Ghost World

Movie Review by Alice Castle

Starring: Thora Birch, Scarlett Johansson, Steve Buscemi, Brad Renfro, Illeana Douglas
Director: Terry Zwigoff

Based on the cult cartoon strip by Daniel Clowes GHOST WORLD is the story of two teenage girls living in any town, USA. They’ve just graduated from High School and have decided to opt out of the whole college to proper job treadmill thing. As anyone who has ever been one part of a teenage female duo will know, friendships like these are powerful things. They’re usually made up of one who wears the trousers and another shyer partner, who’s reasonably happy to swap loneliness for a lot of nasty, bitchy ploys and plots.

In this female partnership it’s Enid (Thora Birch – daughter in AMERICAN BEAUTY) who has decided how the pair will view the world. She hates almost everything and everybody – especially anything she considers fake, corporate or conventional – the spiritual Ghostland of modern America. Her friend is the more attractive Becky (Scarlett Johansson – THE HORSE WHISPERER and THE MAN WHO WASN’T THERE) who is slightly more practical in actually getting herself a ‘McJob’ in a local coffee joint so that the two can afford to rent a flat together.

Bored with annoying their only other friend in the world Josh (Brad Renfro) while he tries to avoid being sacked by his erratic boss in a garage shop – the girls decide to play a cruel trick on a man (Steve Buscemi) who has left a small ad in a local newspaper. They call him pretending to be a mystery blonde he “made a connection with” at an airport but didn’t have the confidence to speak to. Inviting him to the saddest diner in town, they watch him from afar being stood up and then leaving disappointed.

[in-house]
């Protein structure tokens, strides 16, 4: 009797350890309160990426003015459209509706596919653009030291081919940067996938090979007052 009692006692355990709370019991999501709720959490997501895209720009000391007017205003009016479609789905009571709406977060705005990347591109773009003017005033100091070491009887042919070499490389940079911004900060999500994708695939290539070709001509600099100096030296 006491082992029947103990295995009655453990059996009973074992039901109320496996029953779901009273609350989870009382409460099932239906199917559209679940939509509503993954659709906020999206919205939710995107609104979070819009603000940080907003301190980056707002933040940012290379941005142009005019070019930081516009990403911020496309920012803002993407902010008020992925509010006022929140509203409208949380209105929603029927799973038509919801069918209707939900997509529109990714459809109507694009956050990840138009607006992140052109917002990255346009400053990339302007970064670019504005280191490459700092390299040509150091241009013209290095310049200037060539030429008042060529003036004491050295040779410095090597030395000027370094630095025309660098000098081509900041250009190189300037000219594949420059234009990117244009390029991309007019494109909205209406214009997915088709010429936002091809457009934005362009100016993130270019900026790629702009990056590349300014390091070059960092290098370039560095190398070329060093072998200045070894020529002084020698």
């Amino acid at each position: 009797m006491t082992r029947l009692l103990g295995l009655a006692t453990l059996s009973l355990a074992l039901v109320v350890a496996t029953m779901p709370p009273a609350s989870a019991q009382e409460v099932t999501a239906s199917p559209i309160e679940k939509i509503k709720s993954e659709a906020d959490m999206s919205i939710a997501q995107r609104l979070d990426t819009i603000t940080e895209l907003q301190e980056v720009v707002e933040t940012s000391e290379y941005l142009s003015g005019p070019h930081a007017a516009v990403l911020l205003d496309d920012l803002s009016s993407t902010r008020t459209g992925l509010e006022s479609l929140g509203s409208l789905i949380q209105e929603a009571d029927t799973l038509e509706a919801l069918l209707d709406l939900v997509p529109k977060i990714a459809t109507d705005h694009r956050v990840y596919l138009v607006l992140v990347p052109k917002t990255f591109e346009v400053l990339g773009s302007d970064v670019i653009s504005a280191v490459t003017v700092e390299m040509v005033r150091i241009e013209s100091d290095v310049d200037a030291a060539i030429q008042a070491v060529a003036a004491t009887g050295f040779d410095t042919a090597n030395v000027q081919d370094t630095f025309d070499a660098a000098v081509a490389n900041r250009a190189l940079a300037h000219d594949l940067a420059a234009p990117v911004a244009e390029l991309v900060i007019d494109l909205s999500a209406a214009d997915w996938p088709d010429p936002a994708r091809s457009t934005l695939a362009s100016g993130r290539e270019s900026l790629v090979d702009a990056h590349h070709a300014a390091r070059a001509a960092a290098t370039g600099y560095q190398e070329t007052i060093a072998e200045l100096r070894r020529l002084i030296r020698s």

Feeling no remorse at their cruelty, Enid and Becky can’t imagine what kind of man would do this sort of thing and decide to stalk him home. They find out he’s called Seymour and he’s a lonely kind of guy, out of touch with the modern world, but in love with his collection of 78s – a wonderful mix of jazz and blues records from the 1920s. Enid is intrigued – maybe he’s not such a loser after all.

GHOST WORLD is not a teen flick in the glossy CLUELESS mode. In fact it made me wince with rather painful traumatic teen memories – something akin to being forced to listen to an album which you loved when you were 15. There are some lovely performances – the most notable perhaps is Teri Garr as the High School art teacher – an eternal hippy in touch with her spirituality, sacred crystals and creative life-force. The soundtrack is great and Steve Buscemi is always entertaining. If you want to know what teenage female friendships are all about GHOST WORLD is probably the closest thing to it.

3 out of 6 stars